Keywords: what is a non-purchasing spouse?

Does my wife / husband need to be at closing?

Who is required to be at a mortgage closing?

Does my spouse need to sign mortgage docs?

Who needs to sign closing papers?


When purchasing or refinancing a primary home with mortgage financing, a borrower’s spouse may be required to sign mortgage documents, even if they are not part of the home loan process. The mortgage industry defines a “non-purchasing spouse” as the borrower’s spouse who is not on the mortgage note.

When the subject property is in a community property state, the non-purchasing spouse is required to sign documents throughout the mortgage process – this even includes closing documents. These requirements are for all loan purposes (like purchases and refinances) on primary homes (i.e., homes that are not vacation homes or investment properties).

<<Heading 1>> Mortgages with a non-purchasing spouse in a community property state

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A non-purchasing spouse MUST sign closing documents when a buying (or refinancing) a primary home in a community property state. There are eight community property states in the United States, including Texas.

Community property states operate with the understanding that “what’s mine is yours, and what’s yours is mine.” Therefore, a non-purchasing spouse will be required to sign various documents throughout the mortgage process.

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The reason why these states require the spouse’s signature is because the non-purchasing spouse has rights to the home in a community property state. The non-purchasing spouse needs to sign closing documents to acknowledge the debt being placed against their home.


<<Heading 2>> Non-purchasing spouse must be present at closing

It’s imperative that a non-purchasing spouse be present a closing to sign the closing documents when purchasing or refinancing a primary home in a community property state (like Texas). A mortgage company will not fund a loan without all signatures.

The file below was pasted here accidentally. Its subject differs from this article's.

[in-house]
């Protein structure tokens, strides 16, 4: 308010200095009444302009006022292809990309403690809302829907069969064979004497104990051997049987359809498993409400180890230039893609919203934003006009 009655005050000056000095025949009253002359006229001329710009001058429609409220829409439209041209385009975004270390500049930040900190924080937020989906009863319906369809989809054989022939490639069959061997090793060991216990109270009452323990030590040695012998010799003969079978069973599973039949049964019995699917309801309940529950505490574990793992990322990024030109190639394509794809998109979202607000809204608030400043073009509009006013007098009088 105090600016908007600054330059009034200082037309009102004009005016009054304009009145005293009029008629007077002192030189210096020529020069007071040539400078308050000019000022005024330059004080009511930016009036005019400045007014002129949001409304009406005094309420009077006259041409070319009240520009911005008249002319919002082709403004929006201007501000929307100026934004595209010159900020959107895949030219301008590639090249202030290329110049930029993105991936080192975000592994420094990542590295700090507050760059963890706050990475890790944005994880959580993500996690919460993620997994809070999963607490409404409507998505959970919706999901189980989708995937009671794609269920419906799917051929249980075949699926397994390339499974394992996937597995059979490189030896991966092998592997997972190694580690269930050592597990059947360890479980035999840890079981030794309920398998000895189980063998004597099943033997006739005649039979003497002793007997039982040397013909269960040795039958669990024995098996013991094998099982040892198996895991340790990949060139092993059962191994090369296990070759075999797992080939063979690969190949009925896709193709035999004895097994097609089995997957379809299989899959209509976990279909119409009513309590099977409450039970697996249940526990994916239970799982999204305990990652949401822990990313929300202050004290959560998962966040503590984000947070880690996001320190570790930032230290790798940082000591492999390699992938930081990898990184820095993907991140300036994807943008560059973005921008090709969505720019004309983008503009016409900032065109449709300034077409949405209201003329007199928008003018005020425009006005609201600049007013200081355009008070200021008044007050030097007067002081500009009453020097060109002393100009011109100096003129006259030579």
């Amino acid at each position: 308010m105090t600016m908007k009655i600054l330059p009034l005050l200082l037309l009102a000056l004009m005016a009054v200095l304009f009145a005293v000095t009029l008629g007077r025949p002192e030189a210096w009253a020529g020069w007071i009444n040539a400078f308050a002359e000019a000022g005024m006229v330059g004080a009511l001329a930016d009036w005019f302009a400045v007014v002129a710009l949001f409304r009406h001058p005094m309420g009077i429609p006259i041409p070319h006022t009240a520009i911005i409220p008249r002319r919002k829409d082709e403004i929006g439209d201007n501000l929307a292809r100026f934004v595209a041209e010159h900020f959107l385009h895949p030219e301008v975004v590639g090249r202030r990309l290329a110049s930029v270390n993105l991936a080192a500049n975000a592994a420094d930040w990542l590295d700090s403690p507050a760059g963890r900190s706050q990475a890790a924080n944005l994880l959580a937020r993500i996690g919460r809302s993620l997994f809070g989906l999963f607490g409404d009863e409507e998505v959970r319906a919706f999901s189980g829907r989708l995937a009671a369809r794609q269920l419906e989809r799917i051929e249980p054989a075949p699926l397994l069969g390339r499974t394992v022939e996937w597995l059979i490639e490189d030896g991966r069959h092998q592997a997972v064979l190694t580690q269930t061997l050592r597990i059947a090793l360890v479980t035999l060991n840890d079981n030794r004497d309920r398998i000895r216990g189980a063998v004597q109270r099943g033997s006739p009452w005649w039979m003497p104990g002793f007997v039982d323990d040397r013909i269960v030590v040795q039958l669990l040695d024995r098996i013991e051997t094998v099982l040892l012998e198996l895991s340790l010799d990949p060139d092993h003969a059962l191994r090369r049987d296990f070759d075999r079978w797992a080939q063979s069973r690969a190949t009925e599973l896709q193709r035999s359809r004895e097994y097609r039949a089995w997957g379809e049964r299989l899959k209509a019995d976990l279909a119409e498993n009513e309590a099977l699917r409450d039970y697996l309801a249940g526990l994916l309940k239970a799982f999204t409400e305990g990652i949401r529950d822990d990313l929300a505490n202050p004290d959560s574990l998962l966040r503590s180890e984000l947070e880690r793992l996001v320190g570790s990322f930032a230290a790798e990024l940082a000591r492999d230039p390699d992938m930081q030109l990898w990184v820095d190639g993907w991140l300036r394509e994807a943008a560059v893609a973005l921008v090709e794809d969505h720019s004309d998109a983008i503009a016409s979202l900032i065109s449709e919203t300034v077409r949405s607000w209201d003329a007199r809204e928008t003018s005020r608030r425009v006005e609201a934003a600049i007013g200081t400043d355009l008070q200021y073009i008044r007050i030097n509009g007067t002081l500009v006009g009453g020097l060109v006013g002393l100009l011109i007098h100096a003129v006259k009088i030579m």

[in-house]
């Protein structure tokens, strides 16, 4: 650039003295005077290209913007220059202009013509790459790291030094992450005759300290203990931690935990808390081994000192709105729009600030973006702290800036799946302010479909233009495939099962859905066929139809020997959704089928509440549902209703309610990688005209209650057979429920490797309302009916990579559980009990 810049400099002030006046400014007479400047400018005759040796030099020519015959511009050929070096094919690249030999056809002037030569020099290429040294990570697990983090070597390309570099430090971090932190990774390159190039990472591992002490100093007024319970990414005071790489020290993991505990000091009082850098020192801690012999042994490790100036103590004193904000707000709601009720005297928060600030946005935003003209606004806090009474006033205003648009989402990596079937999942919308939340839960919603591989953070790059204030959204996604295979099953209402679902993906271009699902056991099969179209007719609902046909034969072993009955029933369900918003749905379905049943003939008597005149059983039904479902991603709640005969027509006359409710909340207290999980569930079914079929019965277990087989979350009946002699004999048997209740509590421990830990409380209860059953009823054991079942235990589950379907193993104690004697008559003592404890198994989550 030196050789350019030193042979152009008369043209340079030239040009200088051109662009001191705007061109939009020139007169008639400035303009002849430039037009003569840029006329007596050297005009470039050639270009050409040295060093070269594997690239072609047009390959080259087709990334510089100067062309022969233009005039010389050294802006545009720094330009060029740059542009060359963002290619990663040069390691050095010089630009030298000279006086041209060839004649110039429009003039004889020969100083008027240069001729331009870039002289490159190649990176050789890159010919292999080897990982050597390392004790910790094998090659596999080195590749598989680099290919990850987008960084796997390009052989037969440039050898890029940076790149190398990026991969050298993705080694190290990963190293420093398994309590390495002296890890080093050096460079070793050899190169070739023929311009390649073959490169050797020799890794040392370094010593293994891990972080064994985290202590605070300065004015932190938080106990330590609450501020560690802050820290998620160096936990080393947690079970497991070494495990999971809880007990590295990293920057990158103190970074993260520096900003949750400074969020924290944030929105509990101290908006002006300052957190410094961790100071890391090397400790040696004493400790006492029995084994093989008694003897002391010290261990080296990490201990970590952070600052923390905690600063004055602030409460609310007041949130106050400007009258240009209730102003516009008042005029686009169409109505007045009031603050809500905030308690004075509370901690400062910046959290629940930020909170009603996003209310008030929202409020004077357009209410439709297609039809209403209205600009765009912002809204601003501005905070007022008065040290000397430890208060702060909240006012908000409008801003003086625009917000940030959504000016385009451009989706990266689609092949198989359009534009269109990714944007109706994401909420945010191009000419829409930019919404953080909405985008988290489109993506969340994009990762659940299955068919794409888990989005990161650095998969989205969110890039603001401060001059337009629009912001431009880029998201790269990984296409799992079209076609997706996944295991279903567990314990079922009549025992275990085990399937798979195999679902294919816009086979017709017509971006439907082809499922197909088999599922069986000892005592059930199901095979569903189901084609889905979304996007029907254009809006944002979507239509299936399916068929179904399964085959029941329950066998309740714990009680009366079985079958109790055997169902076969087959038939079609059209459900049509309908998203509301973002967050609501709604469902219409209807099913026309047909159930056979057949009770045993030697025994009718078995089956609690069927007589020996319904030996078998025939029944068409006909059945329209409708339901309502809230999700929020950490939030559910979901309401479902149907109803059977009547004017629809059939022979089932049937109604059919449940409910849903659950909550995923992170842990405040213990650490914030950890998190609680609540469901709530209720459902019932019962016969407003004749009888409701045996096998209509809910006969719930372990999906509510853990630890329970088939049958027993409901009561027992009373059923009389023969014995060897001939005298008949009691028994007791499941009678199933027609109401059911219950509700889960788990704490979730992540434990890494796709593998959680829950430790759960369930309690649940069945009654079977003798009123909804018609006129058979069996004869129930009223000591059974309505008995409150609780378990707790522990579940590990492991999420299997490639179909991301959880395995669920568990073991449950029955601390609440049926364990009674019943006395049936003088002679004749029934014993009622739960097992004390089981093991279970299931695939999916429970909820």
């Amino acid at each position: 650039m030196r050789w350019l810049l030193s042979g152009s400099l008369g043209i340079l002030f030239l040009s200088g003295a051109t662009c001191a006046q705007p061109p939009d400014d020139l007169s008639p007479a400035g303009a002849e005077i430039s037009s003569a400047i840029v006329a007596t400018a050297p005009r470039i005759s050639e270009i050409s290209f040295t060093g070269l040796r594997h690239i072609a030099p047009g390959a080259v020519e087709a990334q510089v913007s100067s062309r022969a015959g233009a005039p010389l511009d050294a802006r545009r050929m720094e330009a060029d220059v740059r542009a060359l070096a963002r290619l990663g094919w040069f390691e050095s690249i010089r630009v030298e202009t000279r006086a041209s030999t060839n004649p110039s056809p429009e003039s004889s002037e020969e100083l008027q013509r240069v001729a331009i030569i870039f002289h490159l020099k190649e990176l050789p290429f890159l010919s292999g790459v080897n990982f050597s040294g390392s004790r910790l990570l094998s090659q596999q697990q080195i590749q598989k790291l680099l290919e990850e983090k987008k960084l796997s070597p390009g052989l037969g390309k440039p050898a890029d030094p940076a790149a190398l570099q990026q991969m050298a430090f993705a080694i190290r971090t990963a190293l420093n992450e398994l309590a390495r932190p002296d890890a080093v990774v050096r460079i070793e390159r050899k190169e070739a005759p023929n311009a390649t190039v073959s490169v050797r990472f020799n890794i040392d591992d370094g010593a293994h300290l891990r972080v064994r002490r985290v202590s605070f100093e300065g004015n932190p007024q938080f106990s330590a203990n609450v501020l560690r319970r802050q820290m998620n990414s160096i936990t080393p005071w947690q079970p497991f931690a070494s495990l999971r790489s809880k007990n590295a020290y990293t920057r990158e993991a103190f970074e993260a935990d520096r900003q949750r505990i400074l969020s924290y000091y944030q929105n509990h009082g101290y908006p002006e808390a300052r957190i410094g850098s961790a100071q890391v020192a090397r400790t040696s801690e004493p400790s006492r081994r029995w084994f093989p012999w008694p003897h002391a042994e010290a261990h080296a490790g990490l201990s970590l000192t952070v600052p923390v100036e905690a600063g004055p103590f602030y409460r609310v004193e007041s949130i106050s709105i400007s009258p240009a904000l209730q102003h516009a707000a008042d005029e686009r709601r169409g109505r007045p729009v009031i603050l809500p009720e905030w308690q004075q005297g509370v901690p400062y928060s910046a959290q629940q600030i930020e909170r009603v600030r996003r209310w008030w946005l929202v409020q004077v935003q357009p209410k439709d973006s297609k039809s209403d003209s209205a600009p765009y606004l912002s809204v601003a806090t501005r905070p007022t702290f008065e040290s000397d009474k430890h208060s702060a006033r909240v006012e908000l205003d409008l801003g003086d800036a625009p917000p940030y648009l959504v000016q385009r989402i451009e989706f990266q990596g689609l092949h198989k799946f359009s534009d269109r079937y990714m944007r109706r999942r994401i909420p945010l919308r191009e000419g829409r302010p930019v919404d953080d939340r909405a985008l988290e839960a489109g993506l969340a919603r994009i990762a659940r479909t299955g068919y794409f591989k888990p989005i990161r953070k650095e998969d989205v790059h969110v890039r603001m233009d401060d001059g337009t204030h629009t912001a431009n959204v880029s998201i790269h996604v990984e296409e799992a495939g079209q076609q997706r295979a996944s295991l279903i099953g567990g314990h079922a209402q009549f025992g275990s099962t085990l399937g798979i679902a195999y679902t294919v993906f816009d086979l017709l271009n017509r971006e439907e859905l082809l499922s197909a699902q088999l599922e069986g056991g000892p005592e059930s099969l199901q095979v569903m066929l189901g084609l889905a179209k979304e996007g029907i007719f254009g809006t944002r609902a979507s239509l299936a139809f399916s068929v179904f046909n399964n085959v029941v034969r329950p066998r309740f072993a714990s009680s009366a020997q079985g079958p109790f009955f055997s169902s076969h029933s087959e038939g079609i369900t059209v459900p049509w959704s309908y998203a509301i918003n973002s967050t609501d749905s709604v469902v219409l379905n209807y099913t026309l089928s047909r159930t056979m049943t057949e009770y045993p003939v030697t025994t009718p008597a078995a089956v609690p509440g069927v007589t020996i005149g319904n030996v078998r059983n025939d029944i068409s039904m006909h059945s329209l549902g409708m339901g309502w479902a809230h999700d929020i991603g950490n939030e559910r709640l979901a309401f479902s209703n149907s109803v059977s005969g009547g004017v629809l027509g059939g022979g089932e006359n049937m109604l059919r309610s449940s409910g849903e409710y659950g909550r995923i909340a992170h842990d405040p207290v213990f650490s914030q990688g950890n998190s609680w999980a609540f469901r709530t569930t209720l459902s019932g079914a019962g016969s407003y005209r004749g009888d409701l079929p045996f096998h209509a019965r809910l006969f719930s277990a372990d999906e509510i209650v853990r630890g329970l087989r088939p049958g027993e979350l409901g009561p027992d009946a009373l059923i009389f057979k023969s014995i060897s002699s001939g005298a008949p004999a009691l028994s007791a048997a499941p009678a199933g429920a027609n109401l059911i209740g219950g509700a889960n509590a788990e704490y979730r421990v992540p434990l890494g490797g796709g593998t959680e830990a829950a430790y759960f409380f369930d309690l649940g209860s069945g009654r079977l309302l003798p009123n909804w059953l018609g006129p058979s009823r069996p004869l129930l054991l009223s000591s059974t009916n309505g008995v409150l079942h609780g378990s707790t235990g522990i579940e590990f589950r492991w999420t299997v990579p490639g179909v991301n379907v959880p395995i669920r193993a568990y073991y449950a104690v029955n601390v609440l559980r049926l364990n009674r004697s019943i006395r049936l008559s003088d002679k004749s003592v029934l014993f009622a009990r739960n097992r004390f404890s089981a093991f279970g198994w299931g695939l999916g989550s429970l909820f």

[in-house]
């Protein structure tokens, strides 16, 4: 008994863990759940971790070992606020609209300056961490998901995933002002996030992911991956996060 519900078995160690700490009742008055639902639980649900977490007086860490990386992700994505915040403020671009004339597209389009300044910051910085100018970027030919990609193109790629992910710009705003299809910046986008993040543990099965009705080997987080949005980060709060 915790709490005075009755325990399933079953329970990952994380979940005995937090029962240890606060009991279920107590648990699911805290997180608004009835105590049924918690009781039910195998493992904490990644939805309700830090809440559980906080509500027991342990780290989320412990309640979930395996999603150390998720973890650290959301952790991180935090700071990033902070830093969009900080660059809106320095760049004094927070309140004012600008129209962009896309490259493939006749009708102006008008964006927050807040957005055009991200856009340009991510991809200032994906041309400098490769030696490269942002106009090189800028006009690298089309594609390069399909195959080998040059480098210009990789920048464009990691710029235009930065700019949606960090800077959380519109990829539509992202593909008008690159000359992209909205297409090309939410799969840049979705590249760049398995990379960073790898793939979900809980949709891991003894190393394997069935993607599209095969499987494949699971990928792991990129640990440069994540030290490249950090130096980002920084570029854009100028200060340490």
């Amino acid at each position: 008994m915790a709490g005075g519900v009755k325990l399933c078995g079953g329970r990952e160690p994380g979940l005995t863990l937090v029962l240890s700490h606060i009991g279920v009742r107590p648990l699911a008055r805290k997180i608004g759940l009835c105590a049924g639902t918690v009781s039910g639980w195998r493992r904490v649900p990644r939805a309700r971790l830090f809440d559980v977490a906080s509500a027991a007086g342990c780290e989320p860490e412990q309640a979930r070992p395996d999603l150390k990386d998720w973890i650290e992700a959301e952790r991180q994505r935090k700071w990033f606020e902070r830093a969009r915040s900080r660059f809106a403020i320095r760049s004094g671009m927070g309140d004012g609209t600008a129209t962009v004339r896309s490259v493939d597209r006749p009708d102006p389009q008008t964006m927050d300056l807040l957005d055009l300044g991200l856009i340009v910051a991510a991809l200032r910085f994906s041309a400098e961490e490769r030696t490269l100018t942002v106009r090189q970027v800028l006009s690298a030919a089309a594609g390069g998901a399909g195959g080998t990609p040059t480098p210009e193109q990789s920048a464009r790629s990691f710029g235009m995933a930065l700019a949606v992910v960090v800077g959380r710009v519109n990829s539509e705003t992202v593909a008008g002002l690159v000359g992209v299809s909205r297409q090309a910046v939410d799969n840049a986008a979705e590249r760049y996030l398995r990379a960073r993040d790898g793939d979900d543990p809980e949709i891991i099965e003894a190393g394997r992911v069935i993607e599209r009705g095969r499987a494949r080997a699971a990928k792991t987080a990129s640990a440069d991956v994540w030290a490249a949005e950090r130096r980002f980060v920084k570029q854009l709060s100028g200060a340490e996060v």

In the event a non-purchasing spouse cannot be present at closing, immediately contact the mortgage lender and the title company to create a power of attorney. <<insert hot link here for POA>>.   The power of attorney MUST be created by the title company. Existing power of attorneys are not be sufficient.

<<Heading 2>> Non-purchasing spouse’s debts and credit report

For government-backed home loans in community property states (like VA, FHA, and USDA), the borrower must qualify with their own debts as well as the debts of the non-purchasing spouse. These government-backed home loans require that a credit report be pulled for the non-purchasing spouse so that the debts can be included in the debt-to-income calculations.

The credit scores of the non-purchasing spouse are NOT considered for loan purposes. In other words, the non-purchasing spouses credit scores do not impact the interest rate or the loan approval. Only their debts will be included in the loan consideration.

<<heading 2>> Conclusion

In conclusion, please contact us if you have any questions regarding non-purchasing spouses and community property states. We’re happy to answer any questions you may have about mortgage financing or the home loan process.


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